The evaluation of waste disposal sites is becoming more comprehensive in response to increasing regulatory requirements and the extent to which geologic studies specified by regulatory guidelines varies. The intent of disposal requirements for new and for existing facilities is to understand the fate of contaminants at the specific site. This necessitates definition of the groundwater system and an assessment of the ability of the subsurface materials to minimize the impact of the contaminants on the environment.
Projects in various geologic provinces have demonstrated that waste disposal evaluations must be site-specific because of local variations which exist. Relevant hydrogeologic conditions and important site-specific variations are described for the Coastal Plain, the Piedmont, and the Valley and Ridge physiographic provinces of the eastern United States. Multi-phased evaluations are logical considering these variations.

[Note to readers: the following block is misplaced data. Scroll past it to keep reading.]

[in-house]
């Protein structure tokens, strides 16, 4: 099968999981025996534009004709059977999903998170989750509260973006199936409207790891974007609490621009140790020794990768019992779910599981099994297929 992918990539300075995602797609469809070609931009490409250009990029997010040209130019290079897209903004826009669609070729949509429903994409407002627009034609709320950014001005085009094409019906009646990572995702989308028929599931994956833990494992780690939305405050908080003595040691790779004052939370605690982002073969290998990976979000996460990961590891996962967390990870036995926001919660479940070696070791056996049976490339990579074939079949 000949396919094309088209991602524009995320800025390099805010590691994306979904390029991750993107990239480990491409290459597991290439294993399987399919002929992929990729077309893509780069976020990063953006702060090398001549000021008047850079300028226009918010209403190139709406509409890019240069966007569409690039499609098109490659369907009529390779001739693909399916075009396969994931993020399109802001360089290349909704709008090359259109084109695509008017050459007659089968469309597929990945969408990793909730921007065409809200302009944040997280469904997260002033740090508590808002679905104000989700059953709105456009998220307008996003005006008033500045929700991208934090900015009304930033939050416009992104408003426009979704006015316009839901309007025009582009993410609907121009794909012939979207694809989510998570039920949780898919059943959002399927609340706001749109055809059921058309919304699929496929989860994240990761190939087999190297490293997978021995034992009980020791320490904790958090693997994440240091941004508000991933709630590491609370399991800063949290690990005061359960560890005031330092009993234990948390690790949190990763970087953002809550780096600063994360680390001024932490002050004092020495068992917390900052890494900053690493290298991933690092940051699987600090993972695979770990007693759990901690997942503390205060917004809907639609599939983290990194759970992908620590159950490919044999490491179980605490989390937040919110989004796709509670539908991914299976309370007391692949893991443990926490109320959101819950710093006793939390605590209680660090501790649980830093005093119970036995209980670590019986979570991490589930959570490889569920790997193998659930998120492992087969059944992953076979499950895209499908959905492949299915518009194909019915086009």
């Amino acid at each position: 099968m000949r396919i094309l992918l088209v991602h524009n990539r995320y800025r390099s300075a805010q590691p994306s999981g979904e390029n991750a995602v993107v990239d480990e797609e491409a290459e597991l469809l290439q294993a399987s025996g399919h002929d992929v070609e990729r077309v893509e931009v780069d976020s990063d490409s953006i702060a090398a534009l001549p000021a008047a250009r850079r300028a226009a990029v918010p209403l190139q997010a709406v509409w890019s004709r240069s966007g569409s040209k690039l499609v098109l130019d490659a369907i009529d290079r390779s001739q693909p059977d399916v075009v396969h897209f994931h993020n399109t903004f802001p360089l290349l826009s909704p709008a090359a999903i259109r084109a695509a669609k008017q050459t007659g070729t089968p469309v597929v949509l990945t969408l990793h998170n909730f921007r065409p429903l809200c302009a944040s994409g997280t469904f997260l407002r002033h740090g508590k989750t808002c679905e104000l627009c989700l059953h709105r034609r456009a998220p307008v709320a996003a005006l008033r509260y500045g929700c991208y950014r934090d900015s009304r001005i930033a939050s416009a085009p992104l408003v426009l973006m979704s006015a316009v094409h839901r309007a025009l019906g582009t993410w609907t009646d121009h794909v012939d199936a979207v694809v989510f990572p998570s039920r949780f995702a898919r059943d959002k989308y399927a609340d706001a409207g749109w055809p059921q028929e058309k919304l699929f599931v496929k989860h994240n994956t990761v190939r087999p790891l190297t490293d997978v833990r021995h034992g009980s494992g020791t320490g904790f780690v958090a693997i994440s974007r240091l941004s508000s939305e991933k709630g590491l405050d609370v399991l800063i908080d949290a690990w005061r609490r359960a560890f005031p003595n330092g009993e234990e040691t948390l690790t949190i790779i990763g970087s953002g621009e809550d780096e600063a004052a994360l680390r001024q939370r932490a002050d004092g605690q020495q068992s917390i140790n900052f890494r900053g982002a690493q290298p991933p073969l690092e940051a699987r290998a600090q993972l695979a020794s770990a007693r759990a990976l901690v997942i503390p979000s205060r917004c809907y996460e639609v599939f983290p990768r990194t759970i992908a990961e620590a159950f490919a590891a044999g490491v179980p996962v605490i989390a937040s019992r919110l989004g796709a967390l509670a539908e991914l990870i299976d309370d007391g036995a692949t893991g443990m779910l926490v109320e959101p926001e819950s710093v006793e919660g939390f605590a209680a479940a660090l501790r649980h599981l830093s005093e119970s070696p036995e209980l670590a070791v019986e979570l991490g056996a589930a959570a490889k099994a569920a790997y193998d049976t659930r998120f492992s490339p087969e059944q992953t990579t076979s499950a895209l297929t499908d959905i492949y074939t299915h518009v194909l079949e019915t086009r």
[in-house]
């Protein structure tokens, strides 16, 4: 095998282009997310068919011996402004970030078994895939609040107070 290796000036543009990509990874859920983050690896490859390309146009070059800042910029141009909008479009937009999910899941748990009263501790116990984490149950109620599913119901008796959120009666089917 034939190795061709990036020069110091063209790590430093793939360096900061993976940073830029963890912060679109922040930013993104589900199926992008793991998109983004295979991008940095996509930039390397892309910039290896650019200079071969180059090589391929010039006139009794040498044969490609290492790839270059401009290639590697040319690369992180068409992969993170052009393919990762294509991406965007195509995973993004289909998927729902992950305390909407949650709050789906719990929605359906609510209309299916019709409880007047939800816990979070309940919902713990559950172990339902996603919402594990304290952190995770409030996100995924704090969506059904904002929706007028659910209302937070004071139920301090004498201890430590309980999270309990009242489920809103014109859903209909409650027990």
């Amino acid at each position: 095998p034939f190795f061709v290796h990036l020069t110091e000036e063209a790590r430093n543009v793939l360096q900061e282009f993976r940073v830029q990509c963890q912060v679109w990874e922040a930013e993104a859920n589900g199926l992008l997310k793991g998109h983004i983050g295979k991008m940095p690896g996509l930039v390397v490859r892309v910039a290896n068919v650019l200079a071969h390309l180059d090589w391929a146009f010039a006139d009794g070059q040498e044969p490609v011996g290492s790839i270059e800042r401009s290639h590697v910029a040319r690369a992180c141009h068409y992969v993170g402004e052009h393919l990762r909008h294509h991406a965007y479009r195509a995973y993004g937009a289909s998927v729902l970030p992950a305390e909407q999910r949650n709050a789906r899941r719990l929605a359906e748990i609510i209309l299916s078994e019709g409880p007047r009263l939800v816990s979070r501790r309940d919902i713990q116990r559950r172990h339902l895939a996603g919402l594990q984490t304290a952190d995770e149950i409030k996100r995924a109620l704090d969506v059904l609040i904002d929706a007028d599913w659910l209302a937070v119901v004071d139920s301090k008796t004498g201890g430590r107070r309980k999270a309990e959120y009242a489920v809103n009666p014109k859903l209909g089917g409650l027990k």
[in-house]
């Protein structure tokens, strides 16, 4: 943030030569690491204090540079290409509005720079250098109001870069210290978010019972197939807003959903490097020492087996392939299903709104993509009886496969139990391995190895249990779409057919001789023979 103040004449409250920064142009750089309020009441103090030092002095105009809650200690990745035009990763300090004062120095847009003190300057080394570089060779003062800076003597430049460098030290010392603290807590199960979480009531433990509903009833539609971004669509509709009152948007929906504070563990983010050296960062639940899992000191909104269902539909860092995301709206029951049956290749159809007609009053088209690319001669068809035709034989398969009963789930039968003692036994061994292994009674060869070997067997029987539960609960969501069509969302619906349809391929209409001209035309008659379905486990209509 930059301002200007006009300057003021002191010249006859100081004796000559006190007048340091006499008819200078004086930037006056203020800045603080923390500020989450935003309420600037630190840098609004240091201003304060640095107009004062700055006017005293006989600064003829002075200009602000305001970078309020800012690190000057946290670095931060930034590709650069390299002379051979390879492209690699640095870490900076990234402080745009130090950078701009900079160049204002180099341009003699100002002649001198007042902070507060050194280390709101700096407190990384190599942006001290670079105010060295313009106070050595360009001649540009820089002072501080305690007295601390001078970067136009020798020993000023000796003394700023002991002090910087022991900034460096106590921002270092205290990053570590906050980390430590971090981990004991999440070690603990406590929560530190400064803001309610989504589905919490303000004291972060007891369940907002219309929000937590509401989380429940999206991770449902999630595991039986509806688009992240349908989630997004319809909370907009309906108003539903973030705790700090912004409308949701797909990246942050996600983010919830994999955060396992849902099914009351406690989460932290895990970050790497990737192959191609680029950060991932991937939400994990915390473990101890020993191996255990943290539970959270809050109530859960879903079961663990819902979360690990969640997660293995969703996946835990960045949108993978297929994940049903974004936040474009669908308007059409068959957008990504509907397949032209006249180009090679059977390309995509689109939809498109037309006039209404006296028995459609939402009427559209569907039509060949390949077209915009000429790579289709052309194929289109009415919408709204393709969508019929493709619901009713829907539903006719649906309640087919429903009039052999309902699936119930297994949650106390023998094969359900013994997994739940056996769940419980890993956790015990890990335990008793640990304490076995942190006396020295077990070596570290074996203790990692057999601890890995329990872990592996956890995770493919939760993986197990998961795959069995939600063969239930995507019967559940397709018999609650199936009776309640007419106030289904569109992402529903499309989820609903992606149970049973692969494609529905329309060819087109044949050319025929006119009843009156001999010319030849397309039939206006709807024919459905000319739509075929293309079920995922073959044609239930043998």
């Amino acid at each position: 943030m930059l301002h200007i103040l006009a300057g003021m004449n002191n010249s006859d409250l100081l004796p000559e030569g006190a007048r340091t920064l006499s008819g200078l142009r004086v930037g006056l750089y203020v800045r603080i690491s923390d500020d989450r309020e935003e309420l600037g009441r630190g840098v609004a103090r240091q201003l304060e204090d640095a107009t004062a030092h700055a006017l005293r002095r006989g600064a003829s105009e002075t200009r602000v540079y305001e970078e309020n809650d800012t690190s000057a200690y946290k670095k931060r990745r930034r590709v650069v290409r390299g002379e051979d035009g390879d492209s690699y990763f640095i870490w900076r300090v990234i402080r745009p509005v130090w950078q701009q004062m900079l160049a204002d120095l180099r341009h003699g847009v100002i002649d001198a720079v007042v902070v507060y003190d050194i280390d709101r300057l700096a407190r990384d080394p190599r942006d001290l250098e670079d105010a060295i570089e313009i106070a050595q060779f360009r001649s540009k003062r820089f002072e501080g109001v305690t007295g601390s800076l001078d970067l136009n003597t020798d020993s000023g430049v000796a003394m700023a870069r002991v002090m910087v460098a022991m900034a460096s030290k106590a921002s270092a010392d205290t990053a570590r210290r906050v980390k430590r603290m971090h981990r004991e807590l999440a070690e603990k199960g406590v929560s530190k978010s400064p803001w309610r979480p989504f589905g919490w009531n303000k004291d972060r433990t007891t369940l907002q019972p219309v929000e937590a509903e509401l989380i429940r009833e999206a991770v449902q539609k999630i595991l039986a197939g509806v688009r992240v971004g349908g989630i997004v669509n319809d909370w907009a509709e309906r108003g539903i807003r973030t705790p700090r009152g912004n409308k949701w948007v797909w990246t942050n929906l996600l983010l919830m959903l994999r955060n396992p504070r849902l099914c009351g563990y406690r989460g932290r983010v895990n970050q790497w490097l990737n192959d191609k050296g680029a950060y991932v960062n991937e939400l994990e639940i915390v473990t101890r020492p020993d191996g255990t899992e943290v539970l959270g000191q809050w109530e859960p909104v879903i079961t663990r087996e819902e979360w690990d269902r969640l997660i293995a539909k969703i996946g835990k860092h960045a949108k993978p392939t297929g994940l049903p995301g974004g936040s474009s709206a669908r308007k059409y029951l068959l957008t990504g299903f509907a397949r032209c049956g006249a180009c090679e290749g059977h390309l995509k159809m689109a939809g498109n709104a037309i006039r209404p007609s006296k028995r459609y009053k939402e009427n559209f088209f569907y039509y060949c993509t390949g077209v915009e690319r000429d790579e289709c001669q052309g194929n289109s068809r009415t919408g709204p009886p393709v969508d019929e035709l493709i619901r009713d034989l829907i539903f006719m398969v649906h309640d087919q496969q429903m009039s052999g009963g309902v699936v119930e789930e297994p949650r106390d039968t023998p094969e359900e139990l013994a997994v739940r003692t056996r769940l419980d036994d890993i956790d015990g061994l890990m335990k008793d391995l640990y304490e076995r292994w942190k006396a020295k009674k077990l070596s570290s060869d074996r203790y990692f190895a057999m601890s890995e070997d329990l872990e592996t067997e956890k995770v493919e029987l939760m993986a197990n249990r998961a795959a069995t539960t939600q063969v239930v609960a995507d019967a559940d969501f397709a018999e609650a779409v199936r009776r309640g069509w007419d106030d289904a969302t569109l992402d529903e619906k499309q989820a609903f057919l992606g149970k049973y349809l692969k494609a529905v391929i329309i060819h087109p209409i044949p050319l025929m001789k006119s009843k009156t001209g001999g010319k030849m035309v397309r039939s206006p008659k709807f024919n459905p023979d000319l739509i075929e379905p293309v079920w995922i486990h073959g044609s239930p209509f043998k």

The geologic emphasis changes with successive phases of evaluation and whether the evaluation involves a new or an existing site. In siting new facilities, the initial phases often involve definition of the most suitable geologic characteristics of the province for comparison of several alternate sites. The initial phase of evaluation for existing facilities requires combining knowledge of areal geology with facility operational information to properly plan the site investigation. During subsequent phases, geologic studies typically include a detailed assessment of localized hydrogeologic units as well as determination of the availability and suitability of soils and rock for construction materials.